2. Type the words exactly as they are spoken in the video and any important text in the video into the Text-box area.
3. Don’t let your subtitles get too long, press Shift + Enter to split the subtitle in two on the screen, or click Enter to start a new subtitle.
Continue steps 1-3 until you have reached the end of the video, and ensured that you’ve typed every single word from the video.
Click the button on the right that says, “Done? Next Step: Sync”
Wipe your brow and give yourself a pat on the back– you’re done with the first step!
Stage 2: Syncing
In this stage, you will sync the start time for each subtitle with the video.
Begin playing the video by pressing your “TAB” key. You can also pause the video by pressing the “TAB” key a second time and skip backward four seconds by pressing SHIFT + TAB.
Tap the DOWN ARROW when the first subtitle should appear, and the UP ARROW when the first subtitle should stop.
Continue this, until every subtitled line has had its start and end times created. If subtitle lines are continuous, you can tap the DOWN ARROW multiple times, instead of hitting the UP arrow unnecessarily.
Don't worry about mistakes here. We can correct them in Step 4: “Check your work.” If you need to start over, click “restart this step” below.
Click the button on the right that says, Done? Next Step: Subtitle Info
Stage 3: Edit Title and Description
In this stage, you will enter the Title of the video, and Description of the video.
In the text boxes to the left, you will find one marked “Title” and “Description” Enter the appropriate Title and Description in each box
When you’re done, click “Done? Next Step: Check your work”
You’re practically a subtitling pro at this point, and you’re almost finished!
Stage 4: Check your work
You will adjust the IN and OUT times for subtitle lines, and make any final edits.
Move your cursor over the edge of a subtitle on the timeline until a hand icon appears, and “<>” symbols appear on each side of the subtitle.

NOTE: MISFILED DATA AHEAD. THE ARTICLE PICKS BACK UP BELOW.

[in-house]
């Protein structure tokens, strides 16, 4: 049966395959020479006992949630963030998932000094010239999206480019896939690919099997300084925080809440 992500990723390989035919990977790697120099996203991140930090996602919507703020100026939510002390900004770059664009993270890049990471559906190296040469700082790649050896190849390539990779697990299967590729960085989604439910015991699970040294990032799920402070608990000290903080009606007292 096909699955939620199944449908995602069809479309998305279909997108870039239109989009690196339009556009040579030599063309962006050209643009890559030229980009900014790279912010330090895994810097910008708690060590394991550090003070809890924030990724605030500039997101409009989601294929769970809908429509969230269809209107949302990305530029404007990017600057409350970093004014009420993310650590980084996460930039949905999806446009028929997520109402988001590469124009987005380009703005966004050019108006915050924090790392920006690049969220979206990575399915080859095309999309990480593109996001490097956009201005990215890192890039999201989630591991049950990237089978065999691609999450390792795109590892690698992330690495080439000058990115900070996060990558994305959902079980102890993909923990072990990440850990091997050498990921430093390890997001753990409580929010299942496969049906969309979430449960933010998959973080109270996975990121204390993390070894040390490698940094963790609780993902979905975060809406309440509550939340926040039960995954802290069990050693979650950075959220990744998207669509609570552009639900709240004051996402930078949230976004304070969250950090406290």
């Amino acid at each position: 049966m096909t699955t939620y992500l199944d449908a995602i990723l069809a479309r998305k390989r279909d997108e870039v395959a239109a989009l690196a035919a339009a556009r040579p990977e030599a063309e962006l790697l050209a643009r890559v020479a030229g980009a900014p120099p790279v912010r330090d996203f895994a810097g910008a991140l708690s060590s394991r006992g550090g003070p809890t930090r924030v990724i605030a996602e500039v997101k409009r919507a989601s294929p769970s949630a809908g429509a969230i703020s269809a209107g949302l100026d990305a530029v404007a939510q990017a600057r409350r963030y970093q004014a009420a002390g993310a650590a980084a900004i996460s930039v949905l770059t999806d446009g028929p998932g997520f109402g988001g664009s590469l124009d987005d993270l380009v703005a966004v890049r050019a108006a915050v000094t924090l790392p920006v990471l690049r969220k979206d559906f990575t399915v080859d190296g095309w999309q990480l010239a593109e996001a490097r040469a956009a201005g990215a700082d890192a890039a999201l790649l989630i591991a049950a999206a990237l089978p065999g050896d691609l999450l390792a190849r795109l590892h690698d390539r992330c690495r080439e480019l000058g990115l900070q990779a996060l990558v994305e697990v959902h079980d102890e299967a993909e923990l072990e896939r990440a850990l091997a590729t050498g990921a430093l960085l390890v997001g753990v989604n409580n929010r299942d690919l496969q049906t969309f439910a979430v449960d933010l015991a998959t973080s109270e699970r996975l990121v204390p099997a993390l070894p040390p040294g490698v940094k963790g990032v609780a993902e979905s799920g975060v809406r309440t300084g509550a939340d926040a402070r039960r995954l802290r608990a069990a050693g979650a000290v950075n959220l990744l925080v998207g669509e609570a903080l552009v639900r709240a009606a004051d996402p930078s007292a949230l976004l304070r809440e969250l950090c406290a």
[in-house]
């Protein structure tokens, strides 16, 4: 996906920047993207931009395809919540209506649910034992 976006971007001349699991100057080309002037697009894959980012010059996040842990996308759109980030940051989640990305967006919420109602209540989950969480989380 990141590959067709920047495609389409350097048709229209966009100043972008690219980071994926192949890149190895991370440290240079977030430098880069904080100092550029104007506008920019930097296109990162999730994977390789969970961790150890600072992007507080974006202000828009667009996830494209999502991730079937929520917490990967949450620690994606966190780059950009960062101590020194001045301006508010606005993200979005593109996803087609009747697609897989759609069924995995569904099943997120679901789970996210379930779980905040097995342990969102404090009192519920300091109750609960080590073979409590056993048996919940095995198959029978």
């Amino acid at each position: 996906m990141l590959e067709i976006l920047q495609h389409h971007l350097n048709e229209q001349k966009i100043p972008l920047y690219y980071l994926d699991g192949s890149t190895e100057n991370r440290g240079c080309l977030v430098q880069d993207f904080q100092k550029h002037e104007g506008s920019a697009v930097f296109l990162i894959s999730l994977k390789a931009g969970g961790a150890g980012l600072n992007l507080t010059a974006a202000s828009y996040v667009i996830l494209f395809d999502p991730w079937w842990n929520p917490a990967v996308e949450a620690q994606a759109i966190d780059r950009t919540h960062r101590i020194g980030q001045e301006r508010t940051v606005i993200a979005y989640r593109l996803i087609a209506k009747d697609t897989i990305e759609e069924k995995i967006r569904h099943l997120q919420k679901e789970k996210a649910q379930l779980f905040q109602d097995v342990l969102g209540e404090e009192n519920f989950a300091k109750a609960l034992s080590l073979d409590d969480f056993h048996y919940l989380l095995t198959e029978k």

You should be able to click and drag the edges of each subtitle on the timeline so that the timing of each subtitle matches correctly with the video.
You will also be able to edit any subtitles one last time. To do this, click on a subtitle line in the “Entered Subtitle Lines” area of the interface.
If you need to create a new subtitle line, hover over the “Entered Subtitle Lines” area of the interface, and click the green “+” button.
You can navigate forward/backward in the timeline by grabbing and dragging your mouse left/right on the timeline numbers.
When you’ve perfected the IN/OUT timing for each subtitle line, and ensured that the content of your subtitles is accurate, click the, “Done? Submit your work” button.
Your work will now either be published.
When the transcription for a video is finished, you'll be able to translate the subtitles into different languages. Just find an unassigned translation task or create one if necessary and start out on your way.
Translate the subtitles into other languages
Click on Add a new language or select the correct task from the Tasks tab.
The interface is a little bit different from the transcription one, it is simpler!
Below the video player, you'll see the original language subtitles. Underneath each, there's a space for you to add your translation.
Once you are finished, you can click Done? Next Step: Title & Description
Translate the title and description, then go to the Review step, double-check your translation and you'll be finished!
If at any time during your translation you need to stop and go, click on Save and Exit.
Check someone else's work
If you don't find any available tasks in your language, you can still help us out! We always need an extra pair of eyes to go over existing subtitles.
Click on a video, and then click on the language name on the sidebar, and then click on “Improve These Subtitles”. That will take you to that specific language subtitle for that video.
On the language page, to the left is a small video player and to the right, you'll see a transcript of the video. Read through the transcript and if you see anything out of place or incorrect, click on “Edit Subtitles” to make the change.
Embedding Amara Videos
When using an Amara-translated video in a Global Voices post you should never use the embed code provided by Amara. It is unstable in the WordPress editor and likely to break when the post is translated.
The GV sites have support for embedding videos with Universal Subtitles/Amara support so that they can be subtitled by translators. This uses the normal
[embed] system, but with the
unisubs attribute set to 1.
See also the “Video Subtitles” section of the GV Posting Guide, which also explains embedding videos with Amara subtitles.
Tips and Tricks
If you have tips, hacks, or advice on how to perform certain tasks on Amara or work the subtitling process, please add them to the comments section below.